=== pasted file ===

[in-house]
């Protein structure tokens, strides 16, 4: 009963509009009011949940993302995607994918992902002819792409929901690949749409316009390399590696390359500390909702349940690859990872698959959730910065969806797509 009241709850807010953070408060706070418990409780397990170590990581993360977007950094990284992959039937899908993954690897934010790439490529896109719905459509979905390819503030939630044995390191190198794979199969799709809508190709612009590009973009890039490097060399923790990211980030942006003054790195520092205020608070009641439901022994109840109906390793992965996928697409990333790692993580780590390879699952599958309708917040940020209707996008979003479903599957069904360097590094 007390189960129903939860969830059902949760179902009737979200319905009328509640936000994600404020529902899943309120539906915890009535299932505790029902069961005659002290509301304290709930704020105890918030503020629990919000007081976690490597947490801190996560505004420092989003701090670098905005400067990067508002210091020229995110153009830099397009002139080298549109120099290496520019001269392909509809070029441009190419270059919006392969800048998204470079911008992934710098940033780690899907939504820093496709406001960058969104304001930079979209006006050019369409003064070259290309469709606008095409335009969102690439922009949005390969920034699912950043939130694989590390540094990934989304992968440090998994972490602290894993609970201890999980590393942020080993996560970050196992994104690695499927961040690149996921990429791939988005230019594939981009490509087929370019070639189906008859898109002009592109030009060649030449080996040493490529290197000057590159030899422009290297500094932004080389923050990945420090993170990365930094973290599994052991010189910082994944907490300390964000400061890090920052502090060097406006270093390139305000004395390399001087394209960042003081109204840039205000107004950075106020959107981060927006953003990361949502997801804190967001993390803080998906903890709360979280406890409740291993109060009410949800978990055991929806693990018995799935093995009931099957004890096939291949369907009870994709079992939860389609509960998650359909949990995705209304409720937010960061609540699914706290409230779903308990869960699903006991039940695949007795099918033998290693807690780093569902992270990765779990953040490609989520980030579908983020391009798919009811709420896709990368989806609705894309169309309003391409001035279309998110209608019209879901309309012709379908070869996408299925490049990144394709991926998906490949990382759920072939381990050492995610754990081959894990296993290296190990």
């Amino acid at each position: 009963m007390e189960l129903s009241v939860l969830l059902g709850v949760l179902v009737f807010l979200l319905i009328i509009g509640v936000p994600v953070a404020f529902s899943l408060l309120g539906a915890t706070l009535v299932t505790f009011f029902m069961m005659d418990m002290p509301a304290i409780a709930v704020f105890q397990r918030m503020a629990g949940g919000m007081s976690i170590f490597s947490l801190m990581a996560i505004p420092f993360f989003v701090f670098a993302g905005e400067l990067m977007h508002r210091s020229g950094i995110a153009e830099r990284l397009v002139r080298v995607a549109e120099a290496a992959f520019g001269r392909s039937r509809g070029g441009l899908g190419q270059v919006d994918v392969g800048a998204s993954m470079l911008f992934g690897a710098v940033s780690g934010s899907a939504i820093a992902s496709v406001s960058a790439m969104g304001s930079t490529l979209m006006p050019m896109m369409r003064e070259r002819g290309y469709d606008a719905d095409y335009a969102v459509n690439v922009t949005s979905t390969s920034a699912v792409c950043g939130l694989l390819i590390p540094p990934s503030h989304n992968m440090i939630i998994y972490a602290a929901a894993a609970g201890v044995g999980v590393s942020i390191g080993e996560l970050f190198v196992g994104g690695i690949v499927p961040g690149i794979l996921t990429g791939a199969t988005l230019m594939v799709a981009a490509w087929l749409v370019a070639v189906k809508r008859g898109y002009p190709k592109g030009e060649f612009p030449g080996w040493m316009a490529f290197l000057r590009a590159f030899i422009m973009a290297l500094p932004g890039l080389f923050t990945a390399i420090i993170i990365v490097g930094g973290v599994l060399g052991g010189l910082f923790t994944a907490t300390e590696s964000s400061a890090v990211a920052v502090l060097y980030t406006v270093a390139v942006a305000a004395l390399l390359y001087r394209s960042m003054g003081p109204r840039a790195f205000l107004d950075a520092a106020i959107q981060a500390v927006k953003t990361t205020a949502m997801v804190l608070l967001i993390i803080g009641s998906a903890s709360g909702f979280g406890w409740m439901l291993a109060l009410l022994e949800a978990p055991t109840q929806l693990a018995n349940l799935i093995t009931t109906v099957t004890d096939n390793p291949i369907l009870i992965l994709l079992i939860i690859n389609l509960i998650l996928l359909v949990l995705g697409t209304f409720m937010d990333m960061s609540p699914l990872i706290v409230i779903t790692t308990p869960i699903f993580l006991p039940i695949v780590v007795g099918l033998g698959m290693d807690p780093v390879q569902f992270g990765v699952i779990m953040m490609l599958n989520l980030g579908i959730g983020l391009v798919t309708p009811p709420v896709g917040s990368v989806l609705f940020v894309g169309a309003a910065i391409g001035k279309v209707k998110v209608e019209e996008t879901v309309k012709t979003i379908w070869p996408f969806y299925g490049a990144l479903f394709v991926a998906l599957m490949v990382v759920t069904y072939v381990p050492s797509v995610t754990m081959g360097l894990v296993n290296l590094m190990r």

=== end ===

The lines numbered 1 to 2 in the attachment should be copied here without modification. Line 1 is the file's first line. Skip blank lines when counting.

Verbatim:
[in-house]
């Protein structure tokens, strides 16, 4: 009963509009009011949940993302995607994918992902002819792409929901690949749409316009390399590696390359500390909702349940690859990872698959959730910065969806797509 009241709850807010953070408060706070418990409780397990170590990581993360977007950094990284992959039937899908993954690897934010790439490529896109719905459509979905390819503030939630044995390191190198794979199969799709809508190709612009590009973009890039490097060399923790990211980030942006003054790195520092205020608070009641439901022994109840109906390793992965996928697409990333790692993580780590390879699952599958309708917040940020209707996008979003479903599957069904360097590094 007390189960129903939860969830059902949760179902009737979200319905009328509640936000994600404020529902899943309120539906915890009535299932505790029902069961005659002290509301304290709930704020105890918030503020629990919000007081976690490597947490801190996560505004420092989003701090670098905005400067990067508002210091020229995110153009830099397009002139080298549109120099290496520019001269392909509809070029441009190419270059919006392969800048998204470079911008992934710098940033780690899907939504820093496709406001960058969104304001930079979209006006050019369409003064070259290309469709606008095409335009969102690439922009949005390969920034699912950043939130694989590390540094990934989304992968440090998994972490602290894993609970201890999980590393942020080993996560970050196992994104690695499927961040690149996921990429791939988005230019594939981009490509087929370019070639189906008859898109002009592109030009060649030449080996040493490529290197000057590159030899422009290297500094932004080389923050990945420090993170990365930094973290599994052991010189910082994944907490300390964000400061890090920052502090060097406006270093390139305000004395390399001087394209960042003081109204840039205000107004950075106020959107981060927006953003990361949502997801804190967001993390803080998906903890709360979280406890409740291993109060009410949800978990055991929806693990018995799935093995009931099957004890096939291949369907009870994709079992939860389609509960998650359909949990995705209304409720937010960061609540699914706290409230779903308990869960699903006991039940695949007795099918033998290693807690780093569902992270990765779990953040490609989520980030579908983020391009798919009811709420896709990368989806609705894309169309309003391409001035279309998110209608019209879901309309012709379908070869996408299925490049990144394709991926998906490949990382759920072939381990050492995610754990081959894990296993290296190990």